sIgAD is characterized by a higher prevalence of AD, CSU and acne.

2016Nov
Int J Surg Case Rep
Int J Surg Case Rep 2016 Nov 22;30:69-72. Epub 2016 Nov 22.
University, Josip Juraj Strossmayer, Osijek University Hospital Centre, Clinic for Internal Medicine, Josip Huttler 4, Osijek, 31 000, Croatia.
2016Dec
J. Allergy Clin. Immunol.
J Allergy Clin Immunol 2016 Dec 1. Epub 2016 Dec 1.
Department of Pediatrics and Developmental Biology, Perinatal and Maternal Medicine, Graduate School of Medical and Dental Sciences, Tokyo Medical and Dental University (TMDU), Tokyo, Japan. Electronic address:

Ikaros, which is encoded by IKZF1, is a transcriptional factor that play a critical role in hematopoiesis. Somatic IKZF1 alterations are known to be involved in the pathogenesis of leukemia in human subjects. Recently, immunodeficiency caused by germline IKZF1 mutation has been described. Read More


We sought to describe the clinical and immunologic phenotypes of Japanese patients with heterozygous IKZF1 mutations.
We performed whole-exome sequencing in patients from a dysgammaglobulinemia or autoimmune disease cohort and used a candidate gene approach in 4 patients. Functional and laboratory studies, including detailed lymphopoiesis/hematopoiesis analysis in the bone marrow, were performed.
Nine patients from 6 unrelated families were identified to have heterozygous germline mutations in IKZF1. Age of onset was 0 to 20 years (mean, 7.4 years). Eight of 9 patients presented with dysgammaglobulinemia accompanied by B-cell deficiency. Four of 9 patients had autoimmune disease, including immune thrombocytopenic purpura, IgA vasculitis, and systemic lupus erythematosus. Nonautoimmune pancytopenia was observed in 1 patient. All of the mutant Ikaros protein demonstrated impaired DNA binding to the target sequence and abnormal diffuse nuclear localization. Flow cytometric analysis of bone marrow revealed reduced levels of common lymphoid progenitors and normal development of pro-B to pre-B cells.
Germline heterozygous IKZF1 mutations cause dysgammaglobulinemia; hematologic abnormalities, including B-cell defect; and autoimmune diseases.

2016Dec
Med. Sci. Monit.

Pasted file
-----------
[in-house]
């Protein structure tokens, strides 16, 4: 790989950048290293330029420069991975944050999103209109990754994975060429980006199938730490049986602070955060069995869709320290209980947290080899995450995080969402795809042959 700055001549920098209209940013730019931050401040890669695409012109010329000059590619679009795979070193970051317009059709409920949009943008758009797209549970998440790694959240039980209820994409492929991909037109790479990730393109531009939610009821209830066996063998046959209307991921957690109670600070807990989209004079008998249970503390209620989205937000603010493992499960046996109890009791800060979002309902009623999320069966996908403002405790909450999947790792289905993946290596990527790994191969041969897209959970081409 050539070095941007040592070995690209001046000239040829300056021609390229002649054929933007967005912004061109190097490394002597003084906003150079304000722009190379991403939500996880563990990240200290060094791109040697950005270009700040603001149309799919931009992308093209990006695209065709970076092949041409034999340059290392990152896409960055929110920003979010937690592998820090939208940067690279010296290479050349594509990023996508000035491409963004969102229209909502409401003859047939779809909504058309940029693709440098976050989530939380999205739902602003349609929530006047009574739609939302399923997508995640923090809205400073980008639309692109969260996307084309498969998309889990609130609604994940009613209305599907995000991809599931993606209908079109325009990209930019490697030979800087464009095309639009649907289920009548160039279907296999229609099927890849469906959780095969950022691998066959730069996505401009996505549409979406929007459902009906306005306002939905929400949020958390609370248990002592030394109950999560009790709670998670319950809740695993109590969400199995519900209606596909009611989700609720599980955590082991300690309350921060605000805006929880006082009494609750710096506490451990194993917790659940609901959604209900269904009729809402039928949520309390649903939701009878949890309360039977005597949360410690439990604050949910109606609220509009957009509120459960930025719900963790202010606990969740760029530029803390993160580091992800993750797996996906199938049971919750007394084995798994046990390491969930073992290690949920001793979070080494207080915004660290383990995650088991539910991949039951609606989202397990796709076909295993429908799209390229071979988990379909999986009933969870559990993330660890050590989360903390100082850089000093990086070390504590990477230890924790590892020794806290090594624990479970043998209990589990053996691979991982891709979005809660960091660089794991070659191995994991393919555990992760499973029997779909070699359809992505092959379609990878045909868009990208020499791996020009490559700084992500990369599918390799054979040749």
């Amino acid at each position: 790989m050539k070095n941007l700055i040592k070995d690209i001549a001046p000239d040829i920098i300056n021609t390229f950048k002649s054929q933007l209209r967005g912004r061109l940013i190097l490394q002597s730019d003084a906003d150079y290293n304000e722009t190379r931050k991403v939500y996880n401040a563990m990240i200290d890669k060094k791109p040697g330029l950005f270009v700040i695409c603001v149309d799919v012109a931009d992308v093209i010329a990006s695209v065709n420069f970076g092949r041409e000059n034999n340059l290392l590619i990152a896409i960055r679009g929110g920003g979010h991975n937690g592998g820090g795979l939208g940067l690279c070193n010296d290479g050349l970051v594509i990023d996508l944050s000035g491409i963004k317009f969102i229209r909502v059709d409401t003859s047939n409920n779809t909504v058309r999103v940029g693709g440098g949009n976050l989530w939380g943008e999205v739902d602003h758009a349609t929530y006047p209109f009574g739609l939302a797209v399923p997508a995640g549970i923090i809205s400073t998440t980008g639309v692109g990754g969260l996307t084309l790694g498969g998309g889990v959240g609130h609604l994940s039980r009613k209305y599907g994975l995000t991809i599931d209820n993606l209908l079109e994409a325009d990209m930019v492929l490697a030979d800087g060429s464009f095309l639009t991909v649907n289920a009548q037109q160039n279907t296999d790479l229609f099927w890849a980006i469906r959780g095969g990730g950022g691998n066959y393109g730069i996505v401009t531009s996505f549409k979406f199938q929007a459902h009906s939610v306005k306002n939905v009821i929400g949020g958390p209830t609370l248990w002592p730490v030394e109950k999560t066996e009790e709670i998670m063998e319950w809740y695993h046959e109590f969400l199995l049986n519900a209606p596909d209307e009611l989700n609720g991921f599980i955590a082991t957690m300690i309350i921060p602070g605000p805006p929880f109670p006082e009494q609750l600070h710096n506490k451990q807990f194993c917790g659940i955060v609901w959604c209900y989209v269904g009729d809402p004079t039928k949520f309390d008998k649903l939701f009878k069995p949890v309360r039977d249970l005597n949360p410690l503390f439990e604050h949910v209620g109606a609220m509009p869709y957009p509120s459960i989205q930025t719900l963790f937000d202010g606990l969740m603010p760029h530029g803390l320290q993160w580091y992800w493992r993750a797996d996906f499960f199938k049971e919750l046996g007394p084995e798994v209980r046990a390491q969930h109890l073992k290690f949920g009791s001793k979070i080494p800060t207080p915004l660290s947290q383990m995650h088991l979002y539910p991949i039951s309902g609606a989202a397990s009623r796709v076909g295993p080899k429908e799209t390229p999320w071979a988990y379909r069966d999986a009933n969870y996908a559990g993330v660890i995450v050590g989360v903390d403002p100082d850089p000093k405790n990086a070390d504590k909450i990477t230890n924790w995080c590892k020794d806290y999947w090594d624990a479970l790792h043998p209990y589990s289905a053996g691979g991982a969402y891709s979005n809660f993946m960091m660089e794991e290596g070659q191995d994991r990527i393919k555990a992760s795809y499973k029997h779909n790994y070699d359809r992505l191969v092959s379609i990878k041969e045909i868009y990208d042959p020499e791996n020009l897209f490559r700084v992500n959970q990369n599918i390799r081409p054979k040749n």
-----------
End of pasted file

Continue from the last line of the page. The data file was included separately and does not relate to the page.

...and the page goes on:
Med Sci Monit 2016 Dec 6;22:4773-4778. Epub 2016 Dec 6.
Tampere Centre for Child Health Research, University of Tampere and Tampere University Hospital, Tampere, Finland.

Maintenance of a surface immune barrier is important for homeostasis in organs with mucosal surfaces that interface with the external environment; however, the role of the mucosal immune system in chronic lung diseases is incompletely understood.
We examined the relationship between secretory immunoglobulin A (SIgA) on the mucosal surface of small airways and parameters of inflammation and airway wall remodeling in chronic obstructive pulmonary disease (COPD).
We studied 1,104 small airways (<2 mm in diameter) from 50 former smokers with COPD and 39 control subjects. Read More

Small airways were identified on serial tissue sections and examined for epithelial morphology, SIgA, bacterial DNA, NF-κB activation, neutrophil and macrophage infiltration, and airway wall thickness.
Morphometric evaluation of small airways revealed increased mean airway wall thickness and inflammatory cell counts in lungs from COPD patients compared to control subjects, while SIgA level on the mucosal surface was decreased. However, when small airways were classified as SIgA-intact or SIgA-deficient, we found that pathological changes were localized almost exclusively to SIgA-deficient airways, regardless of study group. SIgA-deficient airways were characterized by: 1) abnormal epithelial morphology, 2) invasion of bacteria across the apical epithelial barrier, 3) NF κB activation, 4) accumulation of macrophages and neutrophils, and 5) fibrotic remodeling of the airway wall.